Today a special celebration of the wonderful news that the Barnes Collection seems to have been successfully moved from its suburban home to museum row in downtown Philadelphia. You can read all the details in the NY Times, and my personal thoughts follow.
Why I Sympathize with the Barnes Suburban Neighbors
I have complete sympathy with the Barnes’s former neighbors at the collections’s original location. My own neighborhood has deteriorated uncontrollably within the last few years. Although I live in the same house as before, I am now within a half block of a popular local watering hole. To make matters worse, the bar is located right next door to a Jehovah’s Witness Kingdom Hall!
Beginning around 11 am on Wednesday and continuing through the weekend, our street is overcrowded with the beat-up trucks and junk cars owned by the bar patrons. The upscale cars and SUVs of the religious folk come out in force beginning at 10 am on Saturday and Sunday and occasionally on weeknights.
The overcrowding means I risk my life each time I try to exit or enter my driveway. My sightlines are almost completely blocked because excessively thirsty patrons or late churchgoers invariably park at the very edge of my driveway, as cars race up and down the street. Nobody cares. People who have had a few too many are understandably loud, but you wouldn’t believe how loud the religious folk can be after a service while you are trying to watch TV, get some sleep, or write a blog.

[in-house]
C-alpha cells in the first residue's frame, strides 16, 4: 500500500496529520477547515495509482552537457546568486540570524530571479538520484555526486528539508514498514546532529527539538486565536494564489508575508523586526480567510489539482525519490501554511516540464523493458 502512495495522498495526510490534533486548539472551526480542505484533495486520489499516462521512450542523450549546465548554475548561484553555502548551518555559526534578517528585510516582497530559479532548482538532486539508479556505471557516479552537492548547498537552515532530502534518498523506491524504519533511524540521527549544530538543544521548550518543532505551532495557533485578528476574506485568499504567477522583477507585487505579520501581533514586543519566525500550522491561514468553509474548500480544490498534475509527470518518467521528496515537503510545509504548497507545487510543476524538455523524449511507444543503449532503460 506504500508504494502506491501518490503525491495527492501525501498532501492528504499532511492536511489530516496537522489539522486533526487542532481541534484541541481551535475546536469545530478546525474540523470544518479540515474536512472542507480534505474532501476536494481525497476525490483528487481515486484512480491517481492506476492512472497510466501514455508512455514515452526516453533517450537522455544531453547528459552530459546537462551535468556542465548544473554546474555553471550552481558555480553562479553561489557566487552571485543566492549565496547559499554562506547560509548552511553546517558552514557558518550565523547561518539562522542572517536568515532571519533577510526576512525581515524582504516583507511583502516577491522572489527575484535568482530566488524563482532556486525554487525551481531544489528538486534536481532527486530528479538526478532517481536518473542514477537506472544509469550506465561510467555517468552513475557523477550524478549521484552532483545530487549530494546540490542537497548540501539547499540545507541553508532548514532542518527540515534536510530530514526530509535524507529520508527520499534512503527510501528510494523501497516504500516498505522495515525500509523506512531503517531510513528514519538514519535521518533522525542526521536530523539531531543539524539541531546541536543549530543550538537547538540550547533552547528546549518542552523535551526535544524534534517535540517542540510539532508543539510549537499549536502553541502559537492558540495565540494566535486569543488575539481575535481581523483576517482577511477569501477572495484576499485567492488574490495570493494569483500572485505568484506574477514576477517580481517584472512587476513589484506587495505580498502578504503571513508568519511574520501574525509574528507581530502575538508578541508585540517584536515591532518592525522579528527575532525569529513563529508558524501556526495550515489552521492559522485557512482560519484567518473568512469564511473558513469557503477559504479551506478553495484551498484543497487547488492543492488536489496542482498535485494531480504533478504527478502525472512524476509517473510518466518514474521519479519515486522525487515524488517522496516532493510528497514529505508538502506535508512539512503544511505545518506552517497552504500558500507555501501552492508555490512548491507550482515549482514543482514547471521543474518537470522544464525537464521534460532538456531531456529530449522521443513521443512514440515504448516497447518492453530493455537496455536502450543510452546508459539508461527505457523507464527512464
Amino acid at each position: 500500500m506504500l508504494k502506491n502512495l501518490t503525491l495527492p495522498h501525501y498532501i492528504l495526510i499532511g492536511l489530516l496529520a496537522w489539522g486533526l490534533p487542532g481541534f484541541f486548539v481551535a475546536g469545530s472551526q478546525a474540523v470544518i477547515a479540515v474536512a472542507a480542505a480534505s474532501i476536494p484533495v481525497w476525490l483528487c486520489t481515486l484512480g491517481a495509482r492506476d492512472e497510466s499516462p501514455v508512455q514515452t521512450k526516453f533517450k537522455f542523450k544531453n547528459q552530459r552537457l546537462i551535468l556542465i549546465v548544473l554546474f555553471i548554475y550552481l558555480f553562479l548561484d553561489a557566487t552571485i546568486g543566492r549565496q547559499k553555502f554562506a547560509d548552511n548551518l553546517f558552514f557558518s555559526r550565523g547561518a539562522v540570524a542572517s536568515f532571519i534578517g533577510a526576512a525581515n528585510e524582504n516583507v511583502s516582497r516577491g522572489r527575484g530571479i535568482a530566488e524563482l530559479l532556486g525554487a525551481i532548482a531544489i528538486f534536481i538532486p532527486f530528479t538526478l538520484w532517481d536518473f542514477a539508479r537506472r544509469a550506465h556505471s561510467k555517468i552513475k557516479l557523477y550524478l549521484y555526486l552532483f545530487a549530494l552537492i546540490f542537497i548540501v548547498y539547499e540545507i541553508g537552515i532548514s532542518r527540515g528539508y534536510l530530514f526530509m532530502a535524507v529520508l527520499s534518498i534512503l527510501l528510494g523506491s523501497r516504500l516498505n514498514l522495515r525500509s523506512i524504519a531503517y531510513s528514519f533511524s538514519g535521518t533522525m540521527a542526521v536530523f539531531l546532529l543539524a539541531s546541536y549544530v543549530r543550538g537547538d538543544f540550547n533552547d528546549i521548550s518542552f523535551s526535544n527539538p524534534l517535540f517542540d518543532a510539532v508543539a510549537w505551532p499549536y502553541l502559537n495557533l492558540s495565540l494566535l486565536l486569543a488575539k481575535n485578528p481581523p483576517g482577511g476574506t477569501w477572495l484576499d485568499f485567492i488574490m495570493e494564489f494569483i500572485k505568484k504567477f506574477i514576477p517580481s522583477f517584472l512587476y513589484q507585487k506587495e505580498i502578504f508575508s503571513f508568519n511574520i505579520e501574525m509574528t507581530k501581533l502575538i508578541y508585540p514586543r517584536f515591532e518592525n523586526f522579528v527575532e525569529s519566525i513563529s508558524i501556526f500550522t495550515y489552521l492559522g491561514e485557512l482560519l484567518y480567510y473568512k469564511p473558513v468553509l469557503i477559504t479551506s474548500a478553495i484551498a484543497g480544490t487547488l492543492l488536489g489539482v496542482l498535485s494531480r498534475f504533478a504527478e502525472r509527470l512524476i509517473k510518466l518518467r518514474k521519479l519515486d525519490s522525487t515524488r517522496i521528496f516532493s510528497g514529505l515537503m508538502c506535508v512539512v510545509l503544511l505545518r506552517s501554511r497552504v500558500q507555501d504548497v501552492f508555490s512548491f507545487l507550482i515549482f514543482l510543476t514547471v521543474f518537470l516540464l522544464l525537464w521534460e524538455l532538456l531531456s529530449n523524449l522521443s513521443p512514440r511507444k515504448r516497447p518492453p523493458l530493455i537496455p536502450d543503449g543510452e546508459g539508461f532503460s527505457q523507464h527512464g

We also have a constant litter problem, and the bar patrons like to use the trees across the street from our house as a public toilet. You cannot control the rude behavior of a small minority of visitors. I definitely sympathize with the neighbors at the original Barnes location, whose quiet streets were increasingly traveled by huge buses belching exhaust and overcrowded with visitors desperate to park whever they could.
The Collection – A Treasure!
I was one of the many guilty visitors. Hearing that the future of the collection was in doubt and that the neighbors were militant about severely restricting access, my sister and I took a bus trip organized by a local museum one Saturday about a decade ago and made our pilgrimage to the Barnes.
Seeing the superb collection itself and the quirky way it was arranged was an unforgettable experience. But the rooms were crowded, and many of the pieces were difficult to see properly. Facilities were constricted, not only because it was a popular attraction but also because it shared the building with an equally valuable art school.
Although there are always Luddites among us, the Times article suggests that people who understand and respect the collection have worked a small miracle in Philadelphia and restored the suburban neighborhood near the original site to its former state of peace and quiet.